val person: Person = db { connection.findById(, 25L) }

This is nice, but we can do better. In the dependency injection world, for every bean there is a Repository or DAO class which defines such finder methods and fetches instances of that particular bean. However, we have no DI and therefore we do not have to have a separate class injected somewhere, just for the purpose of accessing a database. We are free to attach those finders right where they belong: as factory methods of the Person class:

class Person {
  companion object {
    fun findById(id: Long): Person? = db { connection.findById(, id) }

This will allow us to write the finder code even more concise:

val person = Person.findById(25L)

Yet, adding those pesky findById() (and all other finder methods such as findAll()) manually to every bean is quite a tedious process. Is there perhaps some easier, more automatized way to add those methods to every bean? Yes there is, by the means of mixins and companion objects.

As a first attempt, we will define a Dao interface as follows:

open class Dao<T>(val clazz: Class<T>) {
  fun findById(id: Any): T? = db { connection.findById(clazz, id) }

Remember that the companion object is just a regular object, and as such it can extend classes?

class Person {
  companion object : Dao<Person>(

This allows us to call the finder method as follows:

val person = Person.findById(25L)

vok-orm follows this idea and provides the Dao interface for you, along with several of utility methods for your convenience. By the means of extension methods, you can define your own global finder methods, or you can simply attach finder methods to your beans as you see fit.

You can even define an extension property on Dao which produces Vaadin’s DataProvider, fetching all instances of that particular bean. Luckily, you don’t have to do that since vok-orm already provides one for you.

Next up, data modification.

vok-orm: Data Modification

Unfortunately JDBI doesn’t support persisting of the data, so we will have to do that ourselves. Luckily, it’s very simple: all we need to do is to generate a proper insert or update SQL statement:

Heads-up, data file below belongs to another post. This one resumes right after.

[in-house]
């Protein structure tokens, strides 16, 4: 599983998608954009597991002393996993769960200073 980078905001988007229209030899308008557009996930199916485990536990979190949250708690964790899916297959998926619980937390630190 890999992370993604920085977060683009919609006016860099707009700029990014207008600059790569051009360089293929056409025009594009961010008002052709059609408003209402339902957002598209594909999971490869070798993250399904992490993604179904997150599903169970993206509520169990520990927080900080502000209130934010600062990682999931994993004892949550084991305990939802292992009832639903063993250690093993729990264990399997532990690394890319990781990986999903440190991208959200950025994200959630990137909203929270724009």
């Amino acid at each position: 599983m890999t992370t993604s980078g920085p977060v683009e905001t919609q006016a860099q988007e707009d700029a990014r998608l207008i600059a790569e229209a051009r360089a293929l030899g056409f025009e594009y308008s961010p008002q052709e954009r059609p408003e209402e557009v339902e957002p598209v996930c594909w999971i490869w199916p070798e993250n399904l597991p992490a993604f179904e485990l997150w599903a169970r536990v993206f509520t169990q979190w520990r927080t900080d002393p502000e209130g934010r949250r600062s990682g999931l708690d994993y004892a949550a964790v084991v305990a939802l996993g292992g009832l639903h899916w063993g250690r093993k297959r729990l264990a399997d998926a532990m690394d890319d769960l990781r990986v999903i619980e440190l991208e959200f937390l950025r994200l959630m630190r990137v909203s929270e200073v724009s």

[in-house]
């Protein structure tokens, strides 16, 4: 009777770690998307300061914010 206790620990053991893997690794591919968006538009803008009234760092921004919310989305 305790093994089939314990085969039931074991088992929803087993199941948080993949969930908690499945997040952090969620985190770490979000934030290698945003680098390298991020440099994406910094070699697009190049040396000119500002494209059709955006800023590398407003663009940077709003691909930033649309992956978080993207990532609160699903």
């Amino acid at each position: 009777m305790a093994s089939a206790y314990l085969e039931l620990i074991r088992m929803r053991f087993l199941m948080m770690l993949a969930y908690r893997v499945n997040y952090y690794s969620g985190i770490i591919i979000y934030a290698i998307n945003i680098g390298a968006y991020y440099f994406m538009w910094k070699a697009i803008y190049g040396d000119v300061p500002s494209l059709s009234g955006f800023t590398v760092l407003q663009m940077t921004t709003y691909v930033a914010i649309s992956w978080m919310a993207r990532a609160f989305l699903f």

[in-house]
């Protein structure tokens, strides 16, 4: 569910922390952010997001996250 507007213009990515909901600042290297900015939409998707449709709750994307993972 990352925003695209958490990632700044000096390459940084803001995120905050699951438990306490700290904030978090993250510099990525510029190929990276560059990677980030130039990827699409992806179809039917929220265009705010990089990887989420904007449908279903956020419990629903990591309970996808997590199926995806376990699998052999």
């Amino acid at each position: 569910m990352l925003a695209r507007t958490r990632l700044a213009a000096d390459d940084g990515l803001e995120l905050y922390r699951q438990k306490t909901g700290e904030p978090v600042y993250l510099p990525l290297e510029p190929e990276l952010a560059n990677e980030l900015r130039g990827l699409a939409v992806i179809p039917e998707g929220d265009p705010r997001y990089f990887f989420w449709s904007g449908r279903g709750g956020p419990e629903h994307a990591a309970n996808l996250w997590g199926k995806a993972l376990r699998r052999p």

interface Entity<ID: Any> : Serializable {
    fun save() {
        db {
            if (id == null) {
                // not yet in the database, insert
                val fields = meta.persistedFieldDbNames - meta.idDbname
                con.createQuery("insert into ${meta.databaseTableName} (${fields.joinToString()}) values (${ { ":$it" }.joinToString()})")
                id = con.key as ID
            } else {
                val fields = meta.persistedFieldDbNames - meta.idDbname
                con.createQuery("update ${meta.databaseTableName} set ${ { "$it = :$it" }.joinToString()} where ${meta.idDbname} = :${meta.idDbname}")

Simply by having your beans implement the Entity interface, you will gain the ability to save and/or create database rows:

data class Person(override var id: Long, var name: String): Entity<Long> {
  companion object : Dao<Person>

val person = Person.findById(25L) = "Duke Leto Atreides"

Pure simplicity:



JPA is an object database on top of relational database, which everyone uses as a relational database in the first place. It’s the mother of all leaky abstractions which is not even used properly; I’d even argue that it’s impossible to be used properly. Avoid and use literally anything else: JOOQ, vok-orm (or jdbi-orm if Java is your thing), ActiveJDBC, JDBI directly.

Written on February 8, 2018